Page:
> > are all identical.  And as for the SQL-format version, the objection was
> > that it's hard to modify the lines en-masse when modifying the catalog
> > definition (new column, etc).  Ideally we would like a format that can
> > be bulk-edited without too much trouble.
> >
> > A SQL file would presumably not have the merge issue, but mass-editing
> > would be a pain.
> >
> > Crazy idea: we could just have a CSV file which can be loaded into a
> > table for mass changes using regular DDL commands, then dumped back from
> > there into the file.  We already know how to do these things, using
> > \copy etc.  Since CSV uses one line per entry, there would be no merge
> > problems either (or rather: all merge problems would become conflicts,
> > which is what we want.)
> >
> > --
> > Álvaro Herrerahttp://www.2ndQuadrant.com/
> > PostgreSQL Development, 24x7 Support, Remote DBA, Training & Services
>
*** gen_protransform.sql2015-12-11 14:36:25.0 -0800
--- gen_proparallel.sql 2015-12-11 14:35:41.0 -0800
***
*** 14,19 
--- 14,23 
ELSE '' END 
|| CASE WHEN proisstrict THEN ' STRICT' ELSE '' END 
|| CASE WHEN proleakproof THEN ' LEAKPROOF' ELSE '' END
+   || CASE proparallel WHEN 's' THEN ' PARALLEL SAFE'
+   WHEN 'r' THEN ' PARALLEL RESTRICTED'
+   WHEN 'u' THEN '' -- PARALLEL UNSAFE is DEFAULT
+   ELSE '' END
|| CASE WHEN (procost != 1   and lanname = 'internal') OR
 (procost != 100 and lanname = 'sql')
THEN ' COST ' 


gen_start.sql
Description: Binary data
*** gen_leakproof.sql   2015-12-11 14:36:09.0 -0800
--- gen_protransform.sql2015-12-11 14:36:25.0 -0800
***
*** 72,77 
  AND prorettype != 'anyenum'::regtype   /* Enum is special */
  AND 'anyenum'::regtype 

Re: [HACKERS] Bootstrap DATA is a pita

2015-12-11 Thread Caleb Welton
The current semantic level is pretty low level, somewhat cumbersome, and
requires filling in values that most of the time the system has a pretty
good idea how to fill in default values.

Compare:

CREATE FUNCTION lo_export(oid, text) RETURNS integer LANGUAGE internal
STRICT AS 'lo_export' WITH (OID=765);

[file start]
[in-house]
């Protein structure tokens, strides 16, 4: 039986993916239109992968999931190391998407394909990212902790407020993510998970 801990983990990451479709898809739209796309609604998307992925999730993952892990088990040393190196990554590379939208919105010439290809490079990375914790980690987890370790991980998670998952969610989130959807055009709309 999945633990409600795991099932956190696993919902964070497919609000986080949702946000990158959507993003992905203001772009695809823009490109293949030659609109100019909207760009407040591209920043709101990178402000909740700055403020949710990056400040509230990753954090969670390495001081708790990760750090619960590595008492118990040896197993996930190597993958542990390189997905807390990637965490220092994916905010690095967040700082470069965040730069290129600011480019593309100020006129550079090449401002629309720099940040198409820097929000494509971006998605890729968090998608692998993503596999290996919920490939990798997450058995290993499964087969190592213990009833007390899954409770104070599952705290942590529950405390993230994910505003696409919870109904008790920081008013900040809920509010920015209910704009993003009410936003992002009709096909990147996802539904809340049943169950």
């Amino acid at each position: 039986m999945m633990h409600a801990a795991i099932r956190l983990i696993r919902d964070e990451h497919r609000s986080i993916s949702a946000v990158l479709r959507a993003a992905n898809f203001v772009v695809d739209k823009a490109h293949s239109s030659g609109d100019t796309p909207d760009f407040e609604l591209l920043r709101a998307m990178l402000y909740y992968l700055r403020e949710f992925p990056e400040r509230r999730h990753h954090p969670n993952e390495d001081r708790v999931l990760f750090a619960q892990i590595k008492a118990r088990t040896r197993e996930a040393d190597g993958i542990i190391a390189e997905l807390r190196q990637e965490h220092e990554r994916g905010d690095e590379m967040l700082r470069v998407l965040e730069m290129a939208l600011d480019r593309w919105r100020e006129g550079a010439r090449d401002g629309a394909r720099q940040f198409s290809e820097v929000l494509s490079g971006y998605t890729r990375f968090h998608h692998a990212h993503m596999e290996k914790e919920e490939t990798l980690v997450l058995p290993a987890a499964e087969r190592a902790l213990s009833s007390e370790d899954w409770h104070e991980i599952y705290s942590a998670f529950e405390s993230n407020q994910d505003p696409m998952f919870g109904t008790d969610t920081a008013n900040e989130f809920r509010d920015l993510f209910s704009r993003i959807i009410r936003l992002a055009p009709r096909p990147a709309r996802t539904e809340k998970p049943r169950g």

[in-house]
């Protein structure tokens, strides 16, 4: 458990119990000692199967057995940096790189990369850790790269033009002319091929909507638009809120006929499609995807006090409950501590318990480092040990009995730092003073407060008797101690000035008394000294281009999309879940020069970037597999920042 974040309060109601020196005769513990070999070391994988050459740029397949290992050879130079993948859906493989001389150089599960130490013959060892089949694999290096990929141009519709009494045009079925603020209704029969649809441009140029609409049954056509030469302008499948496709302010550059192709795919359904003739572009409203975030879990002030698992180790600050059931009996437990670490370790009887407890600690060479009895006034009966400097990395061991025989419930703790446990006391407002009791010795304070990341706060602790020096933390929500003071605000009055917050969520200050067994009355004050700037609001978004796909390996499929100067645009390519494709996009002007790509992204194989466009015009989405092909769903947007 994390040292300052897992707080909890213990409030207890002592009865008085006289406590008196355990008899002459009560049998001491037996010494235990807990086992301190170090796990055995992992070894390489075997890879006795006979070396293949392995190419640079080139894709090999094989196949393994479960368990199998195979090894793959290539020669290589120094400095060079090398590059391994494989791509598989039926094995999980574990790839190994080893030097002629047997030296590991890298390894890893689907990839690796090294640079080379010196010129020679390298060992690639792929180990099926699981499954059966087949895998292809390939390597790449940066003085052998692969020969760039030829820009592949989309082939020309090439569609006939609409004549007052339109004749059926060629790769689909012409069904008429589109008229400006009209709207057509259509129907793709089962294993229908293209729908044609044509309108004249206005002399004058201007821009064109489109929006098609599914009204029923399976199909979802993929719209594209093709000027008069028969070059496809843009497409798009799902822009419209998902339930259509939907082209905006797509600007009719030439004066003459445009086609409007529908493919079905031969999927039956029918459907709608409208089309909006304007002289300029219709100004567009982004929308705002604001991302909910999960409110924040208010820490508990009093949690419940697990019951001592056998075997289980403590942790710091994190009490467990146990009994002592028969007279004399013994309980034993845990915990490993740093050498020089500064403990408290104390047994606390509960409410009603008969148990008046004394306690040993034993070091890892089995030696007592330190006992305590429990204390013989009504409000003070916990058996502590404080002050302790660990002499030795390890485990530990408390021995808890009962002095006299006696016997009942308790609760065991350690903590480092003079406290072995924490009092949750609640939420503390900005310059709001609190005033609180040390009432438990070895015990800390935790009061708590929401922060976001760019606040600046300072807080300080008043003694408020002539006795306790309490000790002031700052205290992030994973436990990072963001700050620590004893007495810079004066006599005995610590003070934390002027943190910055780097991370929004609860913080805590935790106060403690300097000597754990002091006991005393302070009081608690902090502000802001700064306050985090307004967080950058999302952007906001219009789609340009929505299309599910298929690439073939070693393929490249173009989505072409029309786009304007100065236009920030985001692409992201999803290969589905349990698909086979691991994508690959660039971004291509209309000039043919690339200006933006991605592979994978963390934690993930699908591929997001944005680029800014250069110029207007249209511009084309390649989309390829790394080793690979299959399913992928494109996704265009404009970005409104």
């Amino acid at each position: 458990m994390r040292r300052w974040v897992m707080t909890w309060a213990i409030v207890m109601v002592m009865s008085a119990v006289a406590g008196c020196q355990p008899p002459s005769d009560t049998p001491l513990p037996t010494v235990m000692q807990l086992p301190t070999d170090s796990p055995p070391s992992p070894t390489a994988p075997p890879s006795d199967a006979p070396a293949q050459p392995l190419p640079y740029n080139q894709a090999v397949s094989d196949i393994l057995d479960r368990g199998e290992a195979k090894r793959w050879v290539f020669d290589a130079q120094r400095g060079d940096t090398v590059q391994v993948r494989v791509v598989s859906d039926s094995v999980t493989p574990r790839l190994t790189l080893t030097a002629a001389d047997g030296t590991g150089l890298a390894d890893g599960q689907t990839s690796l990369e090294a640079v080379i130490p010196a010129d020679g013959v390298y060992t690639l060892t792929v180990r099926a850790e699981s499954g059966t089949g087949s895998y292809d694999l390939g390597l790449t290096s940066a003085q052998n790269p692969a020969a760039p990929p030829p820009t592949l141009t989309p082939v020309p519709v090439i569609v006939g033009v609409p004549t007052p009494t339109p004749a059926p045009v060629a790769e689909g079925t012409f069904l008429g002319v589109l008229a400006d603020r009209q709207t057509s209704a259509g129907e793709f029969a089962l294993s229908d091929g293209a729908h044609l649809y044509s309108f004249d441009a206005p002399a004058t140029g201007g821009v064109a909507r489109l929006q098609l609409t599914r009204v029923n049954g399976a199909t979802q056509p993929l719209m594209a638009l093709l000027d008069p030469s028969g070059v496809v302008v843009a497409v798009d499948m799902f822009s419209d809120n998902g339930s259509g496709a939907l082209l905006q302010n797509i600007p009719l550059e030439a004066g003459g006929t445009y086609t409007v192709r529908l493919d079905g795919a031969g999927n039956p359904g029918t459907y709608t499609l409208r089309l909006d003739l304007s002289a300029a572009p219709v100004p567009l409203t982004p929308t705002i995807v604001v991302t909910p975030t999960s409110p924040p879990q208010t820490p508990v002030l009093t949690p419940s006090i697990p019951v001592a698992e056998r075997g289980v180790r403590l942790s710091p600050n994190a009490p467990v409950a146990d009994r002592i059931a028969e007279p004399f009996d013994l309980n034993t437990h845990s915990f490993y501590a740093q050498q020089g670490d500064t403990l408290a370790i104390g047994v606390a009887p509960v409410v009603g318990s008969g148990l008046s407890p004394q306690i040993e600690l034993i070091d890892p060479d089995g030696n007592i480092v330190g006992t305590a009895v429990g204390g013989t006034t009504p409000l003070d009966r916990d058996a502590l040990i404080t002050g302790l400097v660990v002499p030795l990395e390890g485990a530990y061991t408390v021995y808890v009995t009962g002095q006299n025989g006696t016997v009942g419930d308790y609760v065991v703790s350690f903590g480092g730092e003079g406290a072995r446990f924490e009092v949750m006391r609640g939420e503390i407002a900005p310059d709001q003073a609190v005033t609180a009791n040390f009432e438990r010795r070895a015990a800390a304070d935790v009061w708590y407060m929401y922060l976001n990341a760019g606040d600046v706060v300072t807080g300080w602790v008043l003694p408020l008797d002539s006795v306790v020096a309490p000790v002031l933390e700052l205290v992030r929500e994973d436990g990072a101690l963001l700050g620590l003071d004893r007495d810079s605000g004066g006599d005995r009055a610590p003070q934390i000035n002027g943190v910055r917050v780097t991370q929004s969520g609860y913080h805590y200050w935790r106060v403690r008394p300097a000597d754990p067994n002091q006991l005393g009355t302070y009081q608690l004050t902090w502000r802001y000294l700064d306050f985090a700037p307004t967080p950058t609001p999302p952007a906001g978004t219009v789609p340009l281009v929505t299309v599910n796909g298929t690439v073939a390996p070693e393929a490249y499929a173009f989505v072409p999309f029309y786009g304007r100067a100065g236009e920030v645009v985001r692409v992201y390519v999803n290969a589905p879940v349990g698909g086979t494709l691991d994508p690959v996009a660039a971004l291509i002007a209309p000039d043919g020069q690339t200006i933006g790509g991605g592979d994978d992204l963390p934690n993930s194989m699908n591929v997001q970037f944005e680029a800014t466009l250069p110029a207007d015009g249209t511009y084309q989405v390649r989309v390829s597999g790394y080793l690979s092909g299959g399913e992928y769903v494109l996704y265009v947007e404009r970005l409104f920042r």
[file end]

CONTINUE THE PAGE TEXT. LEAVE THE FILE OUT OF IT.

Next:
DATA(insert OID = 765 (  lo_export   PGNSP PGUID 12 1 0 0 0 f f f f t f v u
2 0 23 "26 25" _null_ _null_ _null_ _null_ _null_ lo_export _null_ _null_
_null_ ));


In the first one someone has indicated:
   1. a function name,
   2. two parameter type names
   3. a return type
   4. a language
   5. null handling
   6. a symbol
   7. an oid

In the second case 30 separate items have been indicated, and yet both of
them will generate identical end results within the catalog.

The former is more immune to even needing modification in the event that
the catalog structure changes.
  - adding proleakproof?  No change needed, default value is correct
  - adding protransform?  No change needed, not relevant
  - adding proparallel?  No change needed, default value is correct
  - adding procost? No change needed, default value is correct




On Fri, Dec 11, 2015 at 1:46 PM, Tom Lane  wrote:

> Alvaro Herrera  writes:
> > Crazy idea: we could just have a CSV file which can be loaded into a
> > table for mass changes using regular DDL commands, then dumped back from
> > there into the file.  We already know how to do these things, using
> > \copy etc.  Since CSV uses one line per entry, there would be no merge
> > problems either (or rather: all merge problems would become conflicts,
> > which is what we want.)
>
> That's an interesting proposal.  It would mean that the catalog files
> stay at more or less their current semantic level (direct representations
> of bootstrap catalog contents), but it does sound like a more attractive
> way to perform complex edits than writing Emacs macros ;-).
>
> You could actually do that the hard way right now, with a bit of script
> to convert between DATA lines and CSV format.  But if we anticipate that
> becoming the standard approach, it would definitely make sense to migrate
> the master copies into CSV or traditional COPY format, and teach BKI mode
> to read that (or, perhaps, leave bootstrap.c alone and modify the code
> that produces the .bki file).
>
> This is somewhat orthogonal to the question of whether we want to do
> things like converting noncritical operator-class definitions into
> regular CREATE OPERATOR CLASS syntax.  There's almost certainly going
> to be some hard core of catalog entries that aren't amenable to that,
> and will still need to be loaded from data files of some sort.
>
> regards, tom lane
>


Re: [HACKERS] Bootstrap DATA is a pita

2015-12-11 Thread Mark Dilger

> On Dec 11, 2015, at 2:40 PM, Tom Lane  wrote:
> 
> Mark Dilger  writes:
>>> On Dec 11, 2015, at 1:46 PM, Tom Lane  wrote:
>>> That's an interesting proposal.  It would mean that the catalog files
>>> stay at more or less their current semantic level (direct representations
>>> of bootstrap catalog contents), but it does sound like a more attractive
>>> way to perform complex edits than writing Emacs macros ;-).
> 
>> I would be happy to work on this, if there is much chance of the community
>> accepting a patch.  Do you think replacing the numeric Oids for functions,